The Dangerous Out-Of-Scope PCI Charade

Dominating many discussions over the last few weeks in payment security circles has been speculation over what the PCI Council, Visa and others will decide about declaring some types of data out-of-scope for PCI purposes. Getting much less attention is what IT execs should do with data that is declared out-of-scope and how dangerous a game out-of-scope is.

At its simplest, out-of-scope means beyond jurisdiction; it means that whatever is being discussed no longer falls under the rules and requirements of PCI. One critical problem is that the brands and the PCI Council giveth and they can taketh away. In other words, if you've started sharing some, for example, tokenized data with marketing because a temporary out-of-scope ruling makes you comfortable doing so, you may find it almost impossible to undo should that ruling be reversed. Put more philosophically, you won't likely be able to get the clear-text toothpaste back into the "they're going to fine me from here to Shanghai, aren't they?" tube.

The safest route is to somehow identify things that are declared temporarily out-of-scope from those that are permanently out-of-scope. But nothing would likely ever be declared temporary, so that's rather useless advice. The only wise route is to simply assume that everything declared out-of-scope could later be declared back in-scope.

Standards change, and nothing changes faster than security standards. "We all thought WEP was cool until the data security standard changed," said Walter Conway, a QSA with 403 Labs.

What's just about as dangerous as being cavalier with data that may be only temporarily out-of-scope is reading too much into the vague comments coming from various card brands and the PCI Council. Statements have been made hinting that some technologies may be considered out-of-scope.

"If it's potentially out of scope, I think you’re mad to consider it out-of-scope," Conway said. "I think you're juggling razor blades if you treat it as out-of-scope data for PCI purposes."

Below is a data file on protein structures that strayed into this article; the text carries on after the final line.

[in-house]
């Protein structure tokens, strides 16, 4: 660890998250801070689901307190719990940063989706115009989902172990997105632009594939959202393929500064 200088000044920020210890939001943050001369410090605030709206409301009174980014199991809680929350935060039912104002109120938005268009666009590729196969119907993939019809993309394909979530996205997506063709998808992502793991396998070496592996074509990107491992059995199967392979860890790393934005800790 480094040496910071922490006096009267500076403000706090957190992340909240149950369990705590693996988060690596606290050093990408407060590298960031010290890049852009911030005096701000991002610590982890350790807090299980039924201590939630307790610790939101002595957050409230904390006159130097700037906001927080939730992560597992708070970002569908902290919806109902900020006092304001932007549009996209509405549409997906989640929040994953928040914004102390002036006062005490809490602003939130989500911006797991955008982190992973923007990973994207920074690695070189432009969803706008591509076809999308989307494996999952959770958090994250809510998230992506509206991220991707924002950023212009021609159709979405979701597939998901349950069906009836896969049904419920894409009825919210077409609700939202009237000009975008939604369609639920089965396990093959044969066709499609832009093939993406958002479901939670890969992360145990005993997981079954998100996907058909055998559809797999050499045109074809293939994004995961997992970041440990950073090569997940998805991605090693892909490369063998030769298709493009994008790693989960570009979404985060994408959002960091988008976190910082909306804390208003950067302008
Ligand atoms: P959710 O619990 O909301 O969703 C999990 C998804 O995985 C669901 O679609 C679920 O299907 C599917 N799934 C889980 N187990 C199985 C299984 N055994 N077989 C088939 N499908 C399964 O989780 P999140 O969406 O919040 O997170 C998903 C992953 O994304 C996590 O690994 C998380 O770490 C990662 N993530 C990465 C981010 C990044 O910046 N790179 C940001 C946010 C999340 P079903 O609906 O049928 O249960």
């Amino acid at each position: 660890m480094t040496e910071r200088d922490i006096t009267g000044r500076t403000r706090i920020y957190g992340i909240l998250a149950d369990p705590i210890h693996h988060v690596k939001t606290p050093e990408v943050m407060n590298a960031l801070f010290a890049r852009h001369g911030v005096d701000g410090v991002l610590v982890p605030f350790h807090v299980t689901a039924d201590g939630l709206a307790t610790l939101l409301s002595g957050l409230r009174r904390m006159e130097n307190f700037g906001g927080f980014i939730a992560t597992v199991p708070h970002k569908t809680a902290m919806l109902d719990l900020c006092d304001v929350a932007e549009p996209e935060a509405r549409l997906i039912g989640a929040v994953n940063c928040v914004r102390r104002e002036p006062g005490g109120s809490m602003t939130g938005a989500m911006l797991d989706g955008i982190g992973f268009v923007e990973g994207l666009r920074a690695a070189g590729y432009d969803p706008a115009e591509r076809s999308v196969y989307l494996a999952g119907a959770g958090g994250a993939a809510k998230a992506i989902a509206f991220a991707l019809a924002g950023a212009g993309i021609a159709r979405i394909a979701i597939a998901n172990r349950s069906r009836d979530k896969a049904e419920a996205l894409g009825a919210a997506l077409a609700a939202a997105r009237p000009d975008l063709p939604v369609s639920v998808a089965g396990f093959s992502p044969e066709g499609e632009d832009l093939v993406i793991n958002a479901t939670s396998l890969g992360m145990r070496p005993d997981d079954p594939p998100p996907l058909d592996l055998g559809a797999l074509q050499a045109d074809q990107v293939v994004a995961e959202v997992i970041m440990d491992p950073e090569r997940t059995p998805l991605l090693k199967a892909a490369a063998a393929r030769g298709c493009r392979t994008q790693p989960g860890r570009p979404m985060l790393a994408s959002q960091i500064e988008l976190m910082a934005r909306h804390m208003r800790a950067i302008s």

Speaking of juggling razor blades, why would IT want to treat data differently if it's out-of-scope? Just because PCI may not—for the moment—care about it doesn't mean that various kinds of bad guys might not care quite a bit.

Let's say you now share those PANs with someone in marketing. And they copy it onto a thumb drive or print it out and stick in a bag to take home.

If out-of-scope doesn't mean it's OK to shed security rules, what good is it? The only practical advantage is a cost savings on PCI assessments, to the extent that the newly out-of-scope data represents a material portion of the overall data you need protected.

Tokens are a common target for out-of-scope, but Conway argues that it could prove to be a reckless move. (Tokenization is fine, but assuming it's out-of-scope could be reckless.) Why? Because anything that could be made unreadable can, in various ways, be made readable again. "Key management is only one way to make something that's out-of-scope in-scope again. What if someone breaks into the secure vault and steals the key and then comes into your network?"

Another Conway scenario: "The IT staff just picked up a rumor that they're being laid off and they call and say, 'Give me these 100,000 tokens for testing.' You have to ask yourself: My controls, how effective are they?"

Out-of-scope declarations are a great concept, and if they happen and can be used to lower your assessment costs, that's wonderful. But if you start treating data as out-of-scope, you may find that out-of-scope could drive you out-of-mind.